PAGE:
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JAMES GRUVER AND RUSSELL BANTA v. GLENN M. HOWELL (01/21/77)

COMMONWEALTH COURT OF PENNSYLVANIA


decided: January 21, 1977.

JAMES GRUVER AND RUSSELL BANTA
v.
GLENN M. HOWELL, PHILIP WALTER AND FRANK LANGE, DULY ELECTED SUPERVISORS OF THE TOWNSHIP OF DALLAS. JAMES GRUVER AND RUSSELL BANTA, APPELLANTS. (2 CASES)

Appeal from the Orders of the Court of Common Pleas of Luzerne County in cases of James Gruver and Russell Banta v. Glenn M. Howell, Philip Walter and Frank Lange, duly elected Supervisors of the Township of Dallas, No. 2 of 1975 and No. 71 of 1975.

COUNSEL

John B. Mancke, with him Mancke & Lightman, for appellants.

Frank Townend, with him Hugh J. O'Connell, and Silverblatt & Townend, for appellees.

Judges Mencer, Rogers and Blatt, sitting as a panel of three. Opinion by Judge Blatt.

Author: Blatt

[ 28 Pa. Commw. Page 298]

James Gruver and Russell Banta (appellants) were employed as permanent full-time police officers in the Dallas Township Police Department (Department) for periods in excess of three years and two years respectively. On December 31, 1974, both were informed that for reasons of economy the Dallas Township Board of Supervisors (Board) had decided to reduce the number of police officers of the Department from eight to five and that they and another officer were being furloughed immediately. On January 6, 1975, they brought actions in equity and mandamus against the Dallas Township Supervisors in the Court of Common Pleas of Luzerne County contending that their employment had been illegally terminated and requesting reinstatement and damages. The two actions were consolidated for trial after which the lower court dismissed both complaints. The appeals from the dismissal of the two complaints are herein consolidated.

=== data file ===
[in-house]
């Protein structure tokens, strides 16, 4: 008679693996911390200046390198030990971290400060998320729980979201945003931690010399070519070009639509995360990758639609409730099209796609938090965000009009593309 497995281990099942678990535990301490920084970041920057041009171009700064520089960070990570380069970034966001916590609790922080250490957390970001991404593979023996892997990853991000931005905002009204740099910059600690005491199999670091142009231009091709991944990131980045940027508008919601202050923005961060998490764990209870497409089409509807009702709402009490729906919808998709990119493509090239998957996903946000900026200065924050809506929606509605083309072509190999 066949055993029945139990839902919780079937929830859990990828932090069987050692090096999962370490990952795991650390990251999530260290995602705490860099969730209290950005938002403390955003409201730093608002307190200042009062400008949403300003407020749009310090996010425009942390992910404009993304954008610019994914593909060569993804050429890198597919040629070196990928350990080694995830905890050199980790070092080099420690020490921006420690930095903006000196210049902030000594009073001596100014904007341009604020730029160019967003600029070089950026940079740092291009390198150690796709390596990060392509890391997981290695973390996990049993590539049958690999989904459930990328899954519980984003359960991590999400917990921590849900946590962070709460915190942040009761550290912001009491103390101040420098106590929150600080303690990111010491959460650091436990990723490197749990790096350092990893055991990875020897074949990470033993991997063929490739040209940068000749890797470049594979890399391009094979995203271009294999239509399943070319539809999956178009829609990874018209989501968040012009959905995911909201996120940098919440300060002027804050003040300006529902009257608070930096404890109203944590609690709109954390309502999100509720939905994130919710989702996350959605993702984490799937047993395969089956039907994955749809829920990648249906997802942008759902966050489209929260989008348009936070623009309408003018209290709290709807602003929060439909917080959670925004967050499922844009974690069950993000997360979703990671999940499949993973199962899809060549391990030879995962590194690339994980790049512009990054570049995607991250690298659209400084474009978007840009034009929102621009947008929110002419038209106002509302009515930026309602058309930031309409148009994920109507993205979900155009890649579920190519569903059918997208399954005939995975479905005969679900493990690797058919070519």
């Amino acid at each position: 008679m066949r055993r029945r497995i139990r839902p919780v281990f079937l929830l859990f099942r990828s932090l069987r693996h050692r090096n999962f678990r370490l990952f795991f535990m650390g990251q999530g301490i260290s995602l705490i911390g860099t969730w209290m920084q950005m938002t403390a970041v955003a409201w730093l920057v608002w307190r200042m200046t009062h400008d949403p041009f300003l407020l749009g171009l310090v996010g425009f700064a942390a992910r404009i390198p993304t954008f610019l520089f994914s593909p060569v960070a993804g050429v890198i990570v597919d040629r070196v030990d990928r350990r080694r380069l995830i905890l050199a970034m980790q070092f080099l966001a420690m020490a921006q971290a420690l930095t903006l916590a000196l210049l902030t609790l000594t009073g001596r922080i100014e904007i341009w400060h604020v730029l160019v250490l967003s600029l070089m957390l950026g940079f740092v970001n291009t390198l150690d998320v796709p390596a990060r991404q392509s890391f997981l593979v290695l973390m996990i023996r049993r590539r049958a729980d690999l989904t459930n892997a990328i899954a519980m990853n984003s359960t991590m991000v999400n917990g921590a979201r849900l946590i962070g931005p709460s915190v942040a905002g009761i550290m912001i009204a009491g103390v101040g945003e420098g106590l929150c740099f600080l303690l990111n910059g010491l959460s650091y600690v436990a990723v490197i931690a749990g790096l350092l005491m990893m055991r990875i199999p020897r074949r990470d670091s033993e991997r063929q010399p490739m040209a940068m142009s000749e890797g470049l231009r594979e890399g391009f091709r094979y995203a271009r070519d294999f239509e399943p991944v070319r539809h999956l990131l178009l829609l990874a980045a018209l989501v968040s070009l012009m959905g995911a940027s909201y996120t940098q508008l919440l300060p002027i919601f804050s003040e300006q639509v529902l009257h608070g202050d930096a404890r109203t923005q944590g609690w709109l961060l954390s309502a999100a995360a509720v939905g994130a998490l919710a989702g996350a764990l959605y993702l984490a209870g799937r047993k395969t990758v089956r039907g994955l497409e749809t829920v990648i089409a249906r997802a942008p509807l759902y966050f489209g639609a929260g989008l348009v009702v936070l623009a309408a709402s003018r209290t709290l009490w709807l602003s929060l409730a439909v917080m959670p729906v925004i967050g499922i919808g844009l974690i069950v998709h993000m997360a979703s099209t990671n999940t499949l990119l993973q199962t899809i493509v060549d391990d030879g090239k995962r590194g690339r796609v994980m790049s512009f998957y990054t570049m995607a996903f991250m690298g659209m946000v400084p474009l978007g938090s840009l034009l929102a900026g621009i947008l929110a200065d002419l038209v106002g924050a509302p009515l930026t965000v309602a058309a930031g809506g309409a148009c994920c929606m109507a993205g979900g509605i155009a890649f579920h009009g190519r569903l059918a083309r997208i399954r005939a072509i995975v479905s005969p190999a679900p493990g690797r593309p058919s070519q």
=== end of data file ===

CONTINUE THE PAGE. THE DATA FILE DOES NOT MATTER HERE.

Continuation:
Our scope of review in equity matters is a narrow one. The findings of fact of the chancellor will be reversed only where there has been manifest or clear error or abuse of discretion. The chancellor's decision will stand if there exists sufficient evidence to justify the findings and the reasonable inferences and conclusions derived therefrom. Groff v. Borough of Sellersville, 12 Pa. Commonwealth Ct. 315, 314 A.2d 328 (1974). The appellants argue here: (1) that their termination was not for reasons of economy but rather in retaliation for prior arbitration of a wage dispute with the police department, and (2) that the procedure used to effect the reduction in the force was improper.

The Act of June 15, 1951, P.L. 586, as amended, 53 P.S. § 811 et seq., (commonly known as the Police

[ 28 Pa. Commw. Page 299]

Tenure Act) provides in Section 3, 53 P.S. § 813, as follows:

If, for reasons of economy or other reasons, it shall be deemed necessary by any township of the second class . . . to reduce the number of paid employes of the police department, then such political subdivision shall apply the following procedure: . . . (b) . . . reduction shall be effected by furloughing the man or men . . . last appointed to said police force. Such removal shall be accomplished by furloughing in numerical order, commencing with the man last appointed, until such reduction shall have been accomplished.

The appellants here were admittedly the officers last appointed to the Department. They argue, however, that the termination of their services was required not for reasons of economy but rather to penalize them and their police officer colleagues for forcing the township to enter into arbitration over a wage dispute. They attempted to support this argument by contending that the financial condition of the township was such that no economies were necessary and that in fact no economy was realized by the furloughs.

[ 28 Pa. Commw. Page 300]